"About the removed copyright statements, this is nothing new. They have done this before, but it is up to the respective copyright holders to do something about it. Back then, it was my understanding that these copyright holders were aware of the problem, but didn't bother doing anything about it. I haven't looked into this new claim myself, as this will probably not affect me directly."

Verhaegen indicated questions about the disclaimers from NewsForge may have prompted VIA to make some changes, which yet again fell short of the open source developer's expectations.

"Their recent FB release has suddenly fixed all MIT disclaimers," he said. "The Via Arena announcement of this release is quite telling towards VIA's attitude concerning licensing. Instead of boringly stating that the MIT disclaimer was changed to an OSI standard one on these files, Fiona copied a short part of the MIT license and then cut it short with ' ...etc etc :).' That last bit reads, to me, as, 'but who cares anyway.' It sems that they completely fail to grasp the importance of licensing, even when licenses are as liberal as MIT."

Changes and chances

VIA's Gatt said the company has listened to suggestions from "hobbyists and independent developers," and has made some changes concerning public access to driver source code.

"This decision was not entered into lightly," she wrote. "VIA does understand that the efforts so far do not completely satisfy the open source community. We have, however, received more positive comments and praise from the community than negative."

Although she did not respond to questions about the copyright concerns, Gatt did indicate VIA has a group devoted to the company's open source effort.

"We thank those people in the community who can forgive our mistakes and work with us with a friendly, positive attitude to continue to improve our efforts," she said. "VIA has a dedicated team to support the open source community. Both Windows and open source users are equally important to us."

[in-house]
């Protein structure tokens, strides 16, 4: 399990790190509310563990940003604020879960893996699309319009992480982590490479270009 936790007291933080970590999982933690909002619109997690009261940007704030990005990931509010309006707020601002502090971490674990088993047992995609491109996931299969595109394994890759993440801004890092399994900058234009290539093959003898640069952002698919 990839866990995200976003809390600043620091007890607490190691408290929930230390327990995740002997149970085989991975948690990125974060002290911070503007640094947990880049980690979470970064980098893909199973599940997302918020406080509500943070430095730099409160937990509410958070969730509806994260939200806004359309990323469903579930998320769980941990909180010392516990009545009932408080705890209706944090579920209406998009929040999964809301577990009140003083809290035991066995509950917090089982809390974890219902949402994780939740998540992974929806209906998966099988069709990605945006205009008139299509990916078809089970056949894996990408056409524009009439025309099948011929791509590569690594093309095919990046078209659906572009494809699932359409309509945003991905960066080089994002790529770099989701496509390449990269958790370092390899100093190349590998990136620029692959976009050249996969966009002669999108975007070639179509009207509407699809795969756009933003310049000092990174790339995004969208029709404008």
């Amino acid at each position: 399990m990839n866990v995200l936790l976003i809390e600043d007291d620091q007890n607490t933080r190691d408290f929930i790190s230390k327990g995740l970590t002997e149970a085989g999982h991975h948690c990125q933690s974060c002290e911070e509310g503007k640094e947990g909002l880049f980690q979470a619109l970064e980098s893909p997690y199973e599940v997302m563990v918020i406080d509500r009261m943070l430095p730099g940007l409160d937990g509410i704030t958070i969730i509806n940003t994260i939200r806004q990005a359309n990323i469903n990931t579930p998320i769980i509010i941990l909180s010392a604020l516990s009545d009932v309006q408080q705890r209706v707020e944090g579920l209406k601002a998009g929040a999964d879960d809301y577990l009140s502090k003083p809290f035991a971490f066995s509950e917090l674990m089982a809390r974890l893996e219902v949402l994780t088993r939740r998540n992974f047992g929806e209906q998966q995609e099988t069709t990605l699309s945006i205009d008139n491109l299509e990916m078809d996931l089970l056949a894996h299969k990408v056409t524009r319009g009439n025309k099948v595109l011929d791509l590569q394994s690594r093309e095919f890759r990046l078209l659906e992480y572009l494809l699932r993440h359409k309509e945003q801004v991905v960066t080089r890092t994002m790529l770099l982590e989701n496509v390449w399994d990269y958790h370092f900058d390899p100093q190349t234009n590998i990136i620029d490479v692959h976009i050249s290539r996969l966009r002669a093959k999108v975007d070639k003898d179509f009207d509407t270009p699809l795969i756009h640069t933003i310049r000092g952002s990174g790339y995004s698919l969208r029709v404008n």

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on VIA fouls up, seeks forgiveness on open source drivers

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Not the DRM you think it is

Posted by: Anonymous Coward on August 05, 2005 04:24 AM
In the context of DRI, DRM means "Direct Rendering Manager", not "Digital Rights Management".


Re:Not the DRM you think it is

Posted by: Jem Matzan on August 05, 2005 04:57 AM
The error has been fixed. Thanks for pointing it out. In the future, we can fix errors more quickly if you send an email to



Oh high and mighty ones who never make mistakes!

Posted by: Anonymous Coward on August 05, 2005 04:28 AM
So, the next time Moz releases a version that breaks extensions (hint: 1.0.5), it can't be error, they're just don't have enough eyeballs. They're not serious in their open source, not "pure" enough.

Those quoted in the article need to get off their soapboxes.



Posted by: orv on August 05, 2005 04:46 AM
"Those quoted in the article need to get off their soapboxes"

You are so right.

They should get down off those soap boxes and do something useful, they ought to get writing their own fully open source working version of the driver.